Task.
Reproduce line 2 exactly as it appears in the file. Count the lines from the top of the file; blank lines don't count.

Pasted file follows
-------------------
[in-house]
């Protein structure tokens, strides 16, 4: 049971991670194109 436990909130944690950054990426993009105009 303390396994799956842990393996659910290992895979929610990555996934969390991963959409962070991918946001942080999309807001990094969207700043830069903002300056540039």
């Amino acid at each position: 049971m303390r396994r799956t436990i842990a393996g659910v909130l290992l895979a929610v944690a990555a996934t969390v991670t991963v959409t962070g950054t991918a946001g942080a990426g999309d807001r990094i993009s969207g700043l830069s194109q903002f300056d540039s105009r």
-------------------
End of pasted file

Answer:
């Protein structure tokens, strides 16, 4: 049971991670194109 436990909130944690950054990426993009105009 303390396994799956842990393996659910290992895979929610990555996934969390991963959409962070991918946001942080999309807001990094969207700043830069903002300056540039």